First of, a user is never forced to prove an assigned subgoal. If she does not think the result is true or if she has no idea on how to prove it, she should not try randomly any tactic that fits. Second, we would in fact present each subgoal (as well as the initial goal) to several users, so that several strategies can be tested. Third, and most importantly, our tool would also evaluate, for each subgoal as well as for the initial goal, the likelihood of it being true. The idea behind is just not spending too much time trying to prove false results. Of course the computer cannot evaluate the likelihood. But a (trained) human mind can.
In addition to being presented subgoals to prove, users would also be asked to say if they think some conjectures are likely to be true: let’s say they would have a 5 ladder scale (certainly true, probably true, I don’t know, probably false, certainly false). Based on previous users predictions and achievements, the tool would have a varying confidence in each user. Then a pondered mean would be computed and the system would use the “evaluated likelihood” for presenting subgoals to users that are very likely to be true way more often than subgoals that are probably false.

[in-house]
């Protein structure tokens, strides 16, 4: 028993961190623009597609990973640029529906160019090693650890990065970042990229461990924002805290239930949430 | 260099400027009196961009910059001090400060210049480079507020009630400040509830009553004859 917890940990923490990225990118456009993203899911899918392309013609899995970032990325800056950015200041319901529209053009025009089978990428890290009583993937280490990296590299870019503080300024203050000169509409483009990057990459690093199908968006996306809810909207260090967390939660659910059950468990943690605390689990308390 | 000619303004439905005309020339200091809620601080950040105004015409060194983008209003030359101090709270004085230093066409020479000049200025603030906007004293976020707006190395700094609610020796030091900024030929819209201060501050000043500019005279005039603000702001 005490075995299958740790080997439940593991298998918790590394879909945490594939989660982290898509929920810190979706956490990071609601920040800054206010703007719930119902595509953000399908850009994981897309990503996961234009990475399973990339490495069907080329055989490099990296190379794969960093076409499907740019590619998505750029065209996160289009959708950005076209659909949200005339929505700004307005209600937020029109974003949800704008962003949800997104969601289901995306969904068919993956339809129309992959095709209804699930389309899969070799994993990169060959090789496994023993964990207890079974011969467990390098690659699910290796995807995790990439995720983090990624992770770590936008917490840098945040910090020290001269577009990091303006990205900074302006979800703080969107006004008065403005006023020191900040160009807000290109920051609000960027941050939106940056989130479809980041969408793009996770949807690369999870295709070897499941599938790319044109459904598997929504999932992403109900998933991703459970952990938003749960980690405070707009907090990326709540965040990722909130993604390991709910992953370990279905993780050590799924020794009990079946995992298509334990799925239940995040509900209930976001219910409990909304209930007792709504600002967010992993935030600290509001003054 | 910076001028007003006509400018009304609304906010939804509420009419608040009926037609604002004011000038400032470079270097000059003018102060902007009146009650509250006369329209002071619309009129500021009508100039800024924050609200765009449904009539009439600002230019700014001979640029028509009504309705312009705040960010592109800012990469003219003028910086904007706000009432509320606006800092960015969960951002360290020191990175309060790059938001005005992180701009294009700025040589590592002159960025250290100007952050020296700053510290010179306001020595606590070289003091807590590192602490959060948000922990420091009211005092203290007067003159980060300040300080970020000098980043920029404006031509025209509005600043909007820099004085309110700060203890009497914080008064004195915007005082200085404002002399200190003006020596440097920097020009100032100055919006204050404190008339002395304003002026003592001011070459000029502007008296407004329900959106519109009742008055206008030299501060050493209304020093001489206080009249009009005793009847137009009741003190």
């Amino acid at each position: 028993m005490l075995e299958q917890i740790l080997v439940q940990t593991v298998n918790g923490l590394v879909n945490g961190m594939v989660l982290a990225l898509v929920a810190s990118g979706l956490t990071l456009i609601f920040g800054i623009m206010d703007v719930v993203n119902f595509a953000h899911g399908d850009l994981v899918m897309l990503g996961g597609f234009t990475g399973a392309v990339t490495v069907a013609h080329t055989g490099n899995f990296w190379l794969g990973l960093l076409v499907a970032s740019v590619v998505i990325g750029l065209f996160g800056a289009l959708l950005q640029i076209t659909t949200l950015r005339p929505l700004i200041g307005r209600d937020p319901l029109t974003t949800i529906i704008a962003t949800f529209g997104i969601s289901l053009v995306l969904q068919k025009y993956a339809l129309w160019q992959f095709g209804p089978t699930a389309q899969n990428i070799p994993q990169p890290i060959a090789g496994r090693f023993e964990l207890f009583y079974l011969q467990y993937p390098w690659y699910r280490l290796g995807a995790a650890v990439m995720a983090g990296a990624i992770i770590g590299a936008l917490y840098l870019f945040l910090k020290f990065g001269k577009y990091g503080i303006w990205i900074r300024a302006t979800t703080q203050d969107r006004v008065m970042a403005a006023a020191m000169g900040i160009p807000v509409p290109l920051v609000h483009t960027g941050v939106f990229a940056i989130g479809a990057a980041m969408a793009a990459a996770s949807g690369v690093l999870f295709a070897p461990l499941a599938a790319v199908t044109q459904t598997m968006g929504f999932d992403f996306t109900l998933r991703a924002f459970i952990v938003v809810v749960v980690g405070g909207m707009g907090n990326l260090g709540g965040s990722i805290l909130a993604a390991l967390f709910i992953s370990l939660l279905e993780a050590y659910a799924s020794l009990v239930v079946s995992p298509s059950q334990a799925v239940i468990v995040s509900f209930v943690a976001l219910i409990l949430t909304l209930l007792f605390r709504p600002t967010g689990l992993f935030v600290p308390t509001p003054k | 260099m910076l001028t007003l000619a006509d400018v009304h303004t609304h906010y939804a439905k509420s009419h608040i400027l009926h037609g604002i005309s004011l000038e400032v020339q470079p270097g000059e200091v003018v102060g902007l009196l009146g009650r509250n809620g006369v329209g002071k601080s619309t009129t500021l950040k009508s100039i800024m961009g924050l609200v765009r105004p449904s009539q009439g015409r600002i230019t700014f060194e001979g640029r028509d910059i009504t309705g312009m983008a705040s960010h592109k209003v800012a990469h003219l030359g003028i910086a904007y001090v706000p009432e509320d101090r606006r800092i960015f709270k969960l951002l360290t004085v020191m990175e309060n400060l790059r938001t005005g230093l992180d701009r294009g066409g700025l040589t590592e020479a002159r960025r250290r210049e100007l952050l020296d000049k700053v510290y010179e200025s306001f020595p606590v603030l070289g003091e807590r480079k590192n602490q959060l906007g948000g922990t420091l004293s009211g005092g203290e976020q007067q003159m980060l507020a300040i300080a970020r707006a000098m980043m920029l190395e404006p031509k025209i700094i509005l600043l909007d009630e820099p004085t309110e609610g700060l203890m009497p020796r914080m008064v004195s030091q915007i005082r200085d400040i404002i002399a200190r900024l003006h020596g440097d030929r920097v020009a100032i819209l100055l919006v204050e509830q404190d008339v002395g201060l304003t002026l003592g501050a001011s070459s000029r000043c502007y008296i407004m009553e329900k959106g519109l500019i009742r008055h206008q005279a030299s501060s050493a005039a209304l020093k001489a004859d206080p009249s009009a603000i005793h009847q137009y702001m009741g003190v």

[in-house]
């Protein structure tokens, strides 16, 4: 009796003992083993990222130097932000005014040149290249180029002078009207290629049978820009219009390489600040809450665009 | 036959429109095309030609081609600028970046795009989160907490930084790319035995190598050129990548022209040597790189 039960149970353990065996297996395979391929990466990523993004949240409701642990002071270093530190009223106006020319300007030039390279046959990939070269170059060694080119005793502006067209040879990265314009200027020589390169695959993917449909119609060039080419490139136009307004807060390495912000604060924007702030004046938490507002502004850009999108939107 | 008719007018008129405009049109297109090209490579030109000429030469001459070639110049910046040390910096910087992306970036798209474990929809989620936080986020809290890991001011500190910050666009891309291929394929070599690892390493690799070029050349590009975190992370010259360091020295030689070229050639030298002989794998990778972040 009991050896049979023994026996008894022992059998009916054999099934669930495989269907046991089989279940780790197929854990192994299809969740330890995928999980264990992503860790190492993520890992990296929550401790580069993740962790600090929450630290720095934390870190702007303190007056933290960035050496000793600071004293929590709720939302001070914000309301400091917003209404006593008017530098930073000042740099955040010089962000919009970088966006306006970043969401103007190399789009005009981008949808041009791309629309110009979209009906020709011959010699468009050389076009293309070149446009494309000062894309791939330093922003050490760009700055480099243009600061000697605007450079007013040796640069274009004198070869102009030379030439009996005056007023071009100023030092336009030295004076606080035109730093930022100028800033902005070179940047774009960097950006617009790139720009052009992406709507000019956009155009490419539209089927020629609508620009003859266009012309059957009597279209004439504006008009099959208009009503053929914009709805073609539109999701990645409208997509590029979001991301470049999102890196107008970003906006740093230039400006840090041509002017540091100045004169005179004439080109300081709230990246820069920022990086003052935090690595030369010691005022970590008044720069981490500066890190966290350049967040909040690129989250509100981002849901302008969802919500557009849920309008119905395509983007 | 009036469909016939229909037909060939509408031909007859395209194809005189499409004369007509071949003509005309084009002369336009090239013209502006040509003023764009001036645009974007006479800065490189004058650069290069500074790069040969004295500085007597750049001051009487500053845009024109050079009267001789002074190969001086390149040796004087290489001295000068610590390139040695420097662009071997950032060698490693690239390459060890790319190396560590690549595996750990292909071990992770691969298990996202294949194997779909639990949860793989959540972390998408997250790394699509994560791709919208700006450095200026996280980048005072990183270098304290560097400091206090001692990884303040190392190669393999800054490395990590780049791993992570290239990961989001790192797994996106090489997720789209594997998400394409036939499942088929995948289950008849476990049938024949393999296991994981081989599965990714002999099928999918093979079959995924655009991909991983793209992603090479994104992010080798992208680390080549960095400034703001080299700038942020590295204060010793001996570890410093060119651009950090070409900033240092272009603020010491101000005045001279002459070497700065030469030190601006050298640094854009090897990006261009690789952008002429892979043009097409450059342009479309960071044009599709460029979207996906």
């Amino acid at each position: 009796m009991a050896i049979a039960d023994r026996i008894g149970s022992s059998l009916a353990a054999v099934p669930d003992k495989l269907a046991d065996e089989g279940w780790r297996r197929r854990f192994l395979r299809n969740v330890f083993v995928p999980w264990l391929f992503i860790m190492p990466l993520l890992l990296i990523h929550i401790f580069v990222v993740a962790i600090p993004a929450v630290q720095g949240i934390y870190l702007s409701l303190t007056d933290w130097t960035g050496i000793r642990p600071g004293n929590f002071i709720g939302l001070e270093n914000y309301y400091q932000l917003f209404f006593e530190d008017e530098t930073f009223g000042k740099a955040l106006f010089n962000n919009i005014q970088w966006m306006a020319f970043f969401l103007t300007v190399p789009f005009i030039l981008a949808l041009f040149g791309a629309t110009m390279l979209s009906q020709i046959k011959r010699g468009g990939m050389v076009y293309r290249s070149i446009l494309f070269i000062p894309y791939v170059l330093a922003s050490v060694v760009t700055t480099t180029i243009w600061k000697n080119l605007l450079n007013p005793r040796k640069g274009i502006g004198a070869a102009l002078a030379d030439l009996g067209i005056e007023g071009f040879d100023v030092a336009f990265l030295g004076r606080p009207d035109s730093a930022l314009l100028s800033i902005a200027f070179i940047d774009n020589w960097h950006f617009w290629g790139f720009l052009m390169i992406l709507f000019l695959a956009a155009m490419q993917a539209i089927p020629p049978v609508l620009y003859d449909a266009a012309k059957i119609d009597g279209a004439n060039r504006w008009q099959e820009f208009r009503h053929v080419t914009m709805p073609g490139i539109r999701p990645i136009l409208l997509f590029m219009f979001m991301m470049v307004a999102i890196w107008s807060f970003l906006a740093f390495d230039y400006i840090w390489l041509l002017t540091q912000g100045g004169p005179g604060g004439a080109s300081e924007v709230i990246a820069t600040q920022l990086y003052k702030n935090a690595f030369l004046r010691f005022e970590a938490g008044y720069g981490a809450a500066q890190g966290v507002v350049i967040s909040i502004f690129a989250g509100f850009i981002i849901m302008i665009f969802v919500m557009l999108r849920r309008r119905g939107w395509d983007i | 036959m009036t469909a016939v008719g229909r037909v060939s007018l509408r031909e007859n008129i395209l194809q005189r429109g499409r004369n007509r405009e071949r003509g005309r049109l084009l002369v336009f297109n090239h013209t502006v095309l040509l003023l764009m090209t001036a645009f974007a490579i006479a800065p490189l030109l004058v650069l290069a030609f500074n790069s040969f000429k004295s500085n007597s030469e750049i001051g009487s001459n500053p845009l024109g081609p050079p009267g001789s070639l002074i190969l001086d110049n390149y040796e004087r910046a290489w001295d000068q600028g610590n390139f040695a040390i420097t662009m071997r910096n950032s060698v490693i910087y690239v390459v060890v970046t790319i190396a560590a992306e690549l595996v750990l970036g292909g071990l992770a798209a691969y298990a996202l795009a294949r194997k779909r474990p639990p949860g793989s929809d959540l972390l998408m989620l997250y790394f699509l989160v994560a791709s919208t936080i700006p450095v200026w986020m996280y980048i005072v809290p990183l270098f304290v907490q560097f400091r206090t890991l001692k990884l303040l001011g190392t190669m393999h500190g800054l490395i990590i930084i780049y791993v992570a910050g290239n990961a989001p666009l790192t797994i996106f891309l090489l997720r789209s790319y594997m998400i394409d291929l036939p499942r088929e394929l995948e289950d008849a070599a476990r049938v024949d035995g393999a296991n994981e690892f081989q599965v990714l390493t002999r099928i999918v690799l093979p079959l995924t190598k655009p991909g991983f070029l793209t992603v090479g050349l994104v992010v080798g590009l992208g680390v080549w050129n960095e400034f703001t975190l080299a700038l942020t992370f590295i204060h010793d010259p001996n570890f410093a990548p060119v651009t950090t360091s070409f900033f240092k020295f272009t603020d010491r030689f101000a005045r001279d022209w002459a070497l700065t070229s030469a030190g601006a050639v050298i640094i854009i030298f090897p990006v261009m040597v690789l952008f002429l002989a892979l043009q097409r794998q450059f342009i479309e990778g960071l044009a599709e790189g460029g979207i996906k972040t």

There are many more questions that remain. Many I have think of, many I have not. I did not explain how to make it easy for any mathematician to use the tool. Although I have ideas about that too, I am far from having a clear view of what the final system will look like.
This post has a sequel: A key to massively collaborative math is a good interface for writing proofs.

Gowers, T., & Nielsen, M. (2009). Massively collaborative mathematics. Nature, 461(7266), 879881. ↩

Obua, S., Fleuriot, J., Scott, P., & Aspinall, D. (2014). ProofPeer: Collaborative Theorem Proving. arXiv preprint arXiv:1404.6186. ↩

Xylem: CrowdSourced Gaming for Formal Veriﬁcation. Available at http://www.sri.com/work/projects/xylem. ↩